Granted, that nearly gets Ryan another notch on his tragic backstory checklist when it escapes and of course attaches itself to Aaron, holding his body hostage to get The Doctor to take it to the Dalek fleet. Even The Doctor attempts to trick it by taking it to a star going supernova and trying to suck the Dalek out into the void of space nearly fails with Ryan only barely able to hold onto his dad and get the Dalek off him. His survival offers plenty of opportunity in the following seasons (even as he has chosen to stay behind) for them to further rebuild that relationship, but it was a good capper for the season.
Yaz is also still on the show.
The episode had quite a bit of added visual style that perhaps feels unnecessary for Doctor Who. I don’t mean the upgrade in visuals that was apparent this year especially early on (though this episode is one of the best looking of the season), I mean the other kinds of flourishes especially on the shots of the Dalek possessed human. If they want to go with this approach for these kinds of episodes, I am more than fine. I’d rather a special define the term by making the episode feel above and beyond a typical one instead of the usual light entertainment that is largely detached from the show. The music also felt a bit different but I’m not sure if that change was a good or a bad thing this time out.
On the season finale (even if this episode blurs the whole season finale label quite a bit), I mentioned that I felt I had gone rather soft on most of the episodes this year and once again this is an episode I am inclined to go soft on. For once, the show was able to handle two of its biggest weaknesses, the endings and the sci-fi elements. In fact, so much of the episode felt like a course correction from the problems this season has had (even as I enjoyed it overall). It kept at least one if not two of the companions in sharp focus, the moralizing was sucked out the window when The Doctor went ahead and directly killed the Dalek after spending a season yelling at anyone who killed to prevent someone from killing again late, and an enemy who even considering the lack of impact their return provided, was still an interesting one (both inherently and in the twist on their established biology).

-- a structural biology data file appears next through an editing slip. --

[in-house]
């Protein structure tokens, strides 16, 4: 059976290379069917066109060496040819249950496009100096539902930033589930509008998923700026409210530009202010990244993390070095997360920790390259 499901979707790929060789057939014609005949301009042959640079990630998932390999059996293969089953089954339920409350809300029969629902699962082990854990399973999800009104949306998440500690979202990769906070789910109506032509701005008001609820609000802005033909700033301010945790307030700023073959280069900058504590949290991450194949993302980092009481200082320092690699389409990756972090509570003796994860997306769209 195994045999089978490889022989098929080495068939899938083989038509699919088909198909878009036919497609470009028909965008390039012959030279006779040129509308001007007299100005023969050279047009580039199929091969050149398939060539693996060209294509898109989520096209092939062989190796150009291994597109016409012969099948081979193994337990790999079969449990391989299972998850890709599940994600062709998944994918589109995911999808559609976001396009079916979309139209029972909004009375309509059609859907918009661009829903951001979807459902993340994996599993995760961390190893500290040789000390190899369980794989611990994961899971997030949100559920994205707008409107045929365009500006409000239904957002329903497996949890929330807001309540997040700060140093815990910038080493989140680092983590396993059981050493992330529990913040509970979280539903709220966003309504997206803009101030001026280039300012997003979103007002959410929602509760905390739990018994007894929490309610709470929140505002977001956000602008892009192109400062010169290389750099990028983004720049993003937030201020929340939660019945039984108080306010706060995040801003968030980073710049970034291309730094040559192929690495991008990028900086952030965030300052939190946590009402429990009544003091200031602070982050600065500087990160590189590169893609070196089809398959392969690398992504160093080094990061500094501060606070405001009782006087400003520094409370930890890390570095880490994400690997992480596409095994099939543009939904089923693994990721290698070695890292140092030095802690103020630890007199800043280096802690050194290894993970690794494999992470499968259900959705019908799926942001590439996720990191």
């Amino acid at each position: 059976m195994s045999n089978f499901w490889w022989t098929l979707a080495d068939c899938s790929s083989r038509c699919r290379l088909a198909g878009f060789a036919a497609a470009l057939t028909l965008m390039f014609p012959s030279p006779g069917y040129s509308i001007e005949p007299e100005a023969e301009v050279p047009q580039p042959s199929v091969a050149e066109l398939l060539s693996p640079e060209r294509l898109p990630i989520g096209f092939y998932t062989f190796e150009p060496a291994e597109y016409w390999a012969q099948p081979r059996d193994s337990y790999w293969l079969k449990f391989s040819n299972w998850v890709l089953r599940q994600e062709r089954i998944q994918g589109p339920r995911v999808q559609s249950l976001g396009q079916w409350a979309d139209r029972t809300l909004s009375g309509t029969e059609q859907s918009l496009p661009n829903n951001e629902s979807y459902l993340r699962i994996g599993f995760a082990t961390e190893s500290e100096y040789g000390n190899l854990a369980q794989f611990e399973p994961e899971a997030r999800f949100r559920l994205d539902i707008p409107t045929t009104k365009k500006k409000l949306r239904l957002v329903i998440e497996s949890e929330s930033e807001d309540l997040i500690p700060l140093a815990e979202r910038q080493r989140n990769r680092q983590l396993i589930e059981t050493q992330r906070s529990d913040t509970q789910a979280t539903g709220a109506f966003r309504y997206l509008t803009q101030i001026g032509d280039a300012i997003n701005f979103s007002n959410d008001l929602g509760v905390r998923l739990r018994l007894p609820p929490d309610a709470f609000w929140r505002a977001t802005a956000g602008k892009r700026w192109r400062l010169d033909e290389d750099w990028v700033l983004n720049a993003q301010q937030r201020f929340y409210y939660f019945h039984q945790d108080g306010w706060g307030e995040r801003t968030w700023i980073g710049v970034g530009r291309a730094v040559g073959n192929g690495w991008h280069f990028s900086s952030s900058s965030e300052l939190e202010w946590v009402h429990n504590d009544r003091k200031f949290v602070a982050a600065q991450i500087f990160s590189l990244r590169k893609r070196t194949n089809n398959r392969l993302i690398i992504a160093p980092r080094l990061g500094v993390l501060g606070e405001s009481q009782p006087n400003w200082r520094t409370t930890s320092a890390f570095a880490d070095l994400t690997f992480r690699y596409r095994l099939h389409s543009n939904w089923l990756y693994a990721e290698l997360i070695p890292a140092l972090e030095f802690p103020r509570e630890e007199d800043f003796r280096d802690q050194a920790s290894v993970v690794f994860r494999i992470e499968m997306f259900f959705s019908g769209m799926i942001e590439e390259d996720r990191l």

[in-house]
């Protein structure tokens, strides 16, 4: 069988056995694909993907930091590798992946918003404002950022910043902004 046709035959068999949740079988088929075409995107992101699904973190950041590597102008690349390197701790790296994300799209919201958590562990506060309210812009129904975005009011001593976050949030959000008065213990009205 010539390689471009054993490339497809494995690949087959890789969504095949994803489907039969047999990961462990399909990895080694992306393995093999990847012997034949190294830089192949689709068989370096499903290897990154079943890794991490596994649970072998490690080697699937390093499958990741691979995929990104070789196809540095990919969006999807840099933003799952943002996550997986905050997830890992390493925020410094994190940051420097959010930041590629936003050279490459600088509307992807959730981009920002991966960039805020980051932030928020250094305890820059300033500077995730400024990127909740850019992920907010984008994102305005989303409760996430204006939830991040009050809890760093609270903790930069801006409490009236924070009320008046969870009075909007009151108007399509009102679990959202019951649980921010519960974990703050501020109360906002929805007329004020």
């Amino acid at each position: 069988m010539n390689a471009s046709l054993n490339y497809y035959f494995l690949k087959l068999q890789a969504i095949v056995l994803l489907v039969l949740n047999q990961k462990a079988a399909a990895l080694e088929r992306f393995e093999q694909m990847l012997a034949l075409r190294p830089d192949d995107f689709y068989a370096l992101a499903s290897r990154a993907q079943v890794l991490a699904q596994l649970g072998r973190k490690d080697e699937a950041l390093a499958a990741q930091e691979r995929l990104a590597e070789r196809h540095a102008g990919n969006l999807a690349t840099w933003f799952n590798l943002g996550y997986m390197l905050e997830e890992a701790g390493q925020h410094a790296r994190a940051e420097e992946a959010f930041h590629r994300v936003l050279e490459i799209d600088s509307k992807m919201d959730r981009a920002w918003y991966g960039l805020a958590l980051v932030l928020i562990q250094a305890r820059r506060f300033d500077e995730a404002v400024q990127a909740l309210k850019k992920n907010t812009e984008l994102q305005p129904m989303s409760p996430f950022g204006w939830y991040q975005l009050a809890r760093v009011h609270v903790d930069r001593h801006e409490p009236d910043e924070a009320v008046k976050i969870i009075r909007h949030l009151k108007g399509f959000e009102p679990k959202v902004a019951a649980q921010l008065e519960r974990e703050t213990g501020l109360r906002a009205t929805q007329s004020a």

The episode is still really imperfect in the way that it feels like such a rehash of another (admittedly great) episode, a number of elements that were introduced early on and felt largely unnecessary, and in general I felt like there was more that could have been done with the Dalek controlled human, but as an added bonus to the year, it left me feeling far better about it than I had been. Chibnall has his first strong solo outing as a writer and that gives me a modicum of confidence that going forward, he can build on that.
– The archaeologists are played by a pair of young British drama vets in Nikesh Patel of Indian Summers and Charlotte Richie from Call the Midwife, while
– UNIT funding has been put on hold pending review with UK’s other partners having pulled out funding presumably because of Brexit. It’s an amusing thought and pointed thought (that doesn’t go too blatant), but the scene itself briefly grinds the plot to a halt for a lame comedy bit.
– I really felt for Graham when The Doctor destroyed his chair and I hope the final episode of his run sees The Doctor presenting him with a new chair just like his old one. He just deserves all the best things.
– Ryan’s dyspraxia gets brought up again but it continues to not really affect the plot
– The new start to his relationship with his father certainly ties into the New Year’s theme and it makes me extra glad for the change. I don’t need a new episode on Christmas, I just like getting things on days where otherwise I have little television.
– This is the first episode not to use the Doctor Who logo and I really don’t get why that tradition needed to be changed or why they keep messing with the intro. Just give us a proper full length intro next year and play it before every episode (the premiere also skipped it). It’s very simple.
– Once again, thank you all for checking in each time out.
Next Up: This will be the last time we check in with the Thirteenth Doctor until 2020 so assuming we’re all still around then, see you then. As I promised last time Doctor Who Classic, will continue in its typical erratic fashion as I have still been keeping myself too busy to finish up my write up on “The Seeds of Death”, so I’m sorry about that.